Among the many modifications was a tightening of the requirement to train Australian citizens and permanent resident (PR) workers. Prior to July 2013, potential business sponsors had to provide evidence of ‘recent payments’ to an industry training fund of at least two per cent of the payroll or ‘recent expenditure’ equivalent to one percent of the payroll in the provision of training. Now the requirement is ongoing and enforceable, training records must be maintained and auditable training plans must be provided.

In addition, the requirement for demonstration of a genuine skill need is tougher and visas may be refused if tasks of the nominated occupation do not align with an eligible occupation or the position associated with the nominated occupation is deemed not genuine. Application fees were substantially increased, as were other sponsor-related costs, which cannot be passed on to a sponsored employee. The full impact of the changes is not yet evident, but the Department of Immigration is currently conducting an integrity review of the program and is surveying businesses to inform their findings, so that’s one to keep an eye on.

It’ll get worse before it gets better

The Australian Industry Group (AIG) has published the May 2014 Construction Outlook report in conjunction with the Australian Constructors Association (ACA), which confirms that mining investment is on the way down. In theory this should see the return of workforce members previously sidelined by the resources sector. The report goes on to suggest that engineering and commercial construction levels will decline in the next two years, but it is anticipated that transport and communications projects will bear the load and that commercial construction will pick-up post-2015. The ACA advises that now is the time to focus on re-skilling to ensure there is an appropriately trained workforce in place when the tables turn.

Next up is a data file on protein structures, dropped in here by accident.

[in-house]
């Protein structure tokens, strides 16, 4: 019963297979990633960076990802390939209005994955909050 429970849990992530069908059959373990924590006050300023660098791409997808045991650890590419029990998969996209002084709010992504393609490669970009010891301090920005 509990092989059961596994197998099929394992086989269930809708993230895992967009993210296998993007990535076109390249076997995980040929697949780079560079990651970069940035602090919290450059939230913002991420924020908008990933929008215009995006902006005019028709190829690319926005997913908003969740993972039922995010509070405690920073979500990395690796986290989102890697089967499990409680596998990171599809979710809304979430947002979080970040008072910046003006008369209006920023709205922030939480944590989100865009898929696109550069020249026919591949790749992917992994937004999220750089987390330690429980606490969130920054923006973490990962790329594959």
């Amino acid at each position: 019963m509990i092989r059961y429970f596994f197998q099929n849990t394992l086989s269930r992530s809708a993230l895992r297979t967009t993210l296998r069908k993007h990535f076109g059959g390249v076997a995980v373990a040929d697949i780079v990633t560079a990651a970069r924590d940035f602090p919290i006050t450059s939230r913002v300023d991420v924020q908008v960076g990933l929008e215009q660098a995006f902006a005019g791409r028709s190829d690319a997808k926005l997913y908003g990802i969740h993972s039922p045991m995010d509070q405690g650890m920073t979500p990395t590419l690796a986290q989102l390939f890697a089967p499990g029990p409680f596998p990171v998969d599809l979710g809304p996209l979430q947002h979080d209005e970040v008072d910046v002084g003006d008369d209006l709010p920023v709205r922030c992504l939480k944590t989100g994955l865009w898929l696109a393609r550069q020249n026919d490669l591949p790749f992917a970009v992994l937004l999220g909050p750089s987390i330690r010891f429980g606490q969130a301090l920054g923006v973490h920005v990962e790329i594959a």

This advice may be sage, but it seems like a tough time to be dispensing such wisdom, when incentives to implement programs for up-skilling, re-skilling and other vocational training initiatives are disappearing. Another victim of the latest budget, the Tools for Your Trade payments system will cease to operate from 1 July 2014. The Government has elected to close the initiative ‘so that it may better target funding to improve apprenticeship completions’. On the upside, financial support will be made available to Australian apprentices under the ‘Trade Support Loan’ scheme, whereby an interest free loan of up to $20,000 over four years is offered and repayable at the same income thresholds as FEE-HELP for uni students.

Critical crossroads

Of course, change in any industry is inevitable – needed the services of a cobbler or a chimney sweep lately? So too, with every Federal Budget we predicably divide into the ‘haves’ and ‘have-nots’, but it feels like a tenuous time to take our collective foot off the pedal when it comes to investing in Australia’s workforce. New schemes will no doubt be developed and run their course…or not, but the current message from the Government is clear; ‘skill development is a shared responsibility’.

That may well be the case but for the sake of our future, let’s not wait for our governments to ‘press the go button’. It looks like industry is going to have to carry the burden for a while, so let’s ensure we invest wisely.